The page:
The three Mac-based apps will act like a field monitor to help you set up your shots. They all read the FireWire DV stream live from your camera and let you use your computer’s screen (usually a laptop) as a field monitor. All three apps give you various tools to help evaluate your camera settings before you take the shot, and they’ll even let you record live to your computer’s hard drive, much like a FireStore, but without the extra features. These three very innovative apps are DVDxDV’s Veescope Live, Red Lightning’s HD Monitor, and Divergent Media's ScopeBox.
You’d almost always be using a Powerbook, MacBook, or MacBook Pro in the field with these apps, so I tested them on a 17" Powerbook with 2GB RAM and a portable bus-powered OWC FW800 drive via the built-in FW800 port. I connected a Panasonic HVX200 via a WiebeTech Firewire 800/400 card in the CardBus slot. I followed up with a very brief check of performance on a quad-core G5 with 4.5GB RAM for a performance comparison.
I’ll cover these three applications, looking at documentation, interface, monitoring, zebra/scopes, recording, and extra features, progressing from the lowest to highest cost: Veescope Live, HD Monitor, and finally ScopeBox. I won’t cover every detail of each, but rather I’ll give a general overview in order to rank them and hopefully inspire you to try them out for yourselves. They cover a wide price range, and along with the features they all have in common, each has its own unique set of tools. All three have downloadable trial versions so you can test-drive them before you purchase.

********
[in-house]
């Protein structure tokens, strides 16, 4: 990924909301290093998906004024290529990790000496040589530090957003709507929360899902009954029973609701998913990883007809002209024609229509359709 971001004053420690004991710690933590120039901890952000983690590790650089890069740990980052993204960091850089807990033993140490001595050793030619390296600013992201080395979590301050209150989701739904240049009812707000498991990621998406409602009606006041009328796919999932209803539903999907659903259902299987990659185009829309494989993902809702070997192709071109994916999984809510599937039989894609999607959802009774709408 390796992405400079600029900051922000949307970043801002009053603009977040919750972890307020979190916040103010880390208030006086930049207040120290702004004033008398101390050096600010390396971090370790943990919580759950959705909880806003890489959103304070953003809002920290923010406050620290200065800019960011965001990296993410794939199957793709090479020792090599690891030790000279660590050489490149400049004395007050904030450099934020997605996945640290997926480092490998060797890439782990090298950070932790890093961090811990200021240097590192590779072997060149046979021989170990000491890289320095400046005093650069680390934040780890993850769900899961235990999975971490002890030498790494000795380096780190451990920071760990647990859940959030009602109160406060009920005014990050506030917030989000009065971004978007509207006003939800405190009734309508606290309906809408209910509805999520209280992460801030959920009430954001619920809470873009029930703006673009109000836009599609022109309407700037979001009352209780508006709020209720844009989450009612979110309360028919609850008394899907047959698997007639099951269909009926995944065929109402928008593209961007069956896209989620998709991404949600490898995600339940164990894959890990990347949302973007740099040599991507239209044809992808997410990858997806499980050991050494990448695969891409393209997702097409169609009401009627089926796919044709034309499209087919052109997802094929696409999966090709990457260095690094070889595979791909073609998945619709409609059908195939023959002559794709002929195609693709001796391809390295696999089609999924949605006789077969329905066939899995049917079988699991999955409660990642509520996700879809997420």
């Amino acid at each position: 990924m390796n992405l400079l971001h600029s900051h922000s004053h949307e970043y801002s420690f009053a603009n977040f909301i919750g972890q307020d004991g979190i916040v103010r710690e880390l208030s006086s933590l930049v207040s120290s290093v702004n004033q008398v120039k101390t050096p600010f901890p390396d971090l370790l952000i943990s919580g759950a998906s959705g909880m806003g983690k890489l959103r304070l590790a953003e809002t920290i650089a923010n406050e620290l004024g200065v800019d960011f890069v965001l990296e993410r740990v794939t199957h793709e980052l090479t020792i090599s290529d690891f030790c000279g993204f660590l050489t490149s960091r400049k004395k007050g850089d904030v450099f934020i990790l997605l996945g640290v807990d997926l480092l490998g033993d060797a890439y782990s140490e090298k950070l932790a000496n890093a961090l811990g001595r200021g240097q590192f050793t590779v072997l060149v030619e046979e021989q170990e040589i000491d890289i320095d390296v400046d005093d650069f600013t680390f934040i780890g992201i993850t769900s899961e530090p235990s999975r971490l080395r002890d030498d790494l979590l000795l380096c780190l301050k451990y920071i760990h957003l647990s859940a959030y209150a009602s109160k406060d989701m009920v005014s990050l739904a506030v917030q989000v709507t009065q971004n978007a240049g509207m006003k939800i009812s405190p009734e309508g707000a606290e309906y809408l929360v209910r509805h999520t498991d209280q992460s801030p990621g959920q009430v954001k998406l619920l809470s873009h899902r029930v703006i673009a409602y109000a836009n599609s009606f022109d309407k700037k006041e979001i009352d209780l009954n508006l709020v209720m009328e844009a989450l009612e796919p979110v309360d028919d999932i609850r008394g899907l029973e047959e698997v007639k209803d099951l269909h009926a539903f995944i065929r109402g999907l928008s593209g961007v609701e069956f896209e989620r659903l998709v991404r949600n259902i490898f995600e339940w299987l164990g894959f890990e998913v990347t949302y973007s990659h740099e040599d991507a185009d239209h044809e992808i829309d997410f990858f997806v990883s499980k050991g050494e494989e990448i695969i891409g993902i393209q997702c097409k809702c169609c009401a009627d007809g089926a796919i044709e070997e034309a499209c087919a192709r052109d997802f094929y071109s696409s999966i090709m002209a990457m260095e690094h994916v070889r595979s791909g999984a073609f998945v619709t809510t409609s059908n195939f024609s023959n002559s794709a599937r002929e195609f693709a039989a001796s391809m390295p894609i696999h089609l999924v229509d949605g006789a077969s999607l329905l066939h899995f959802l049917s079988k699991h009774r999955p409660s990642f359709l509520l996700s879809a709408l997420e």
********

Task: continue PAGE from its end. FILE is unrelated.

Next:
VeeScope Live 1.02 beta
To begin with, let’s look at Veescope Live (VSL) by DVDxDV. It is the lowest priced of the three, and the most compact and basic, but it doesn’t lack in functionality and usefulness. At $100, it is a very nice package. If you are on a budget, or simply need basic functions that will make your on-site shooting experience easier, VSL will be all you’ll ever need. I should also note that during my last day of testing these apps I got a beta version (1.02) of Veescope Live, which should be out by the time you read this article.
Documentation: The supplied documentation is accessible via the VSL Help menu and is very nice and easy to understand. Since the application is so basic and easy to use, minimal documentation is needed (this is also true of the other two products in this comparison). Every function is covered in a concise manner. There are two keyboard shortcuts that I found handy for zooming the image to full screen, and one for opening and closing the tool drawer at the bottom of the screen. Aside from those, I don’t see a need for a lot of keyboard shortcuts here, due to its single simple screen/tool-drawer interface.
Interface: Of the three applications tested here, VSL is the easiest to use. The main video window is resizable by dragging the lower left corner. Along the bottom of the video screen is a drawer you can open and close, with five tabs for input, record/display, pattern, scope, and background settings. Each tab reveals its own specific settings (above, left).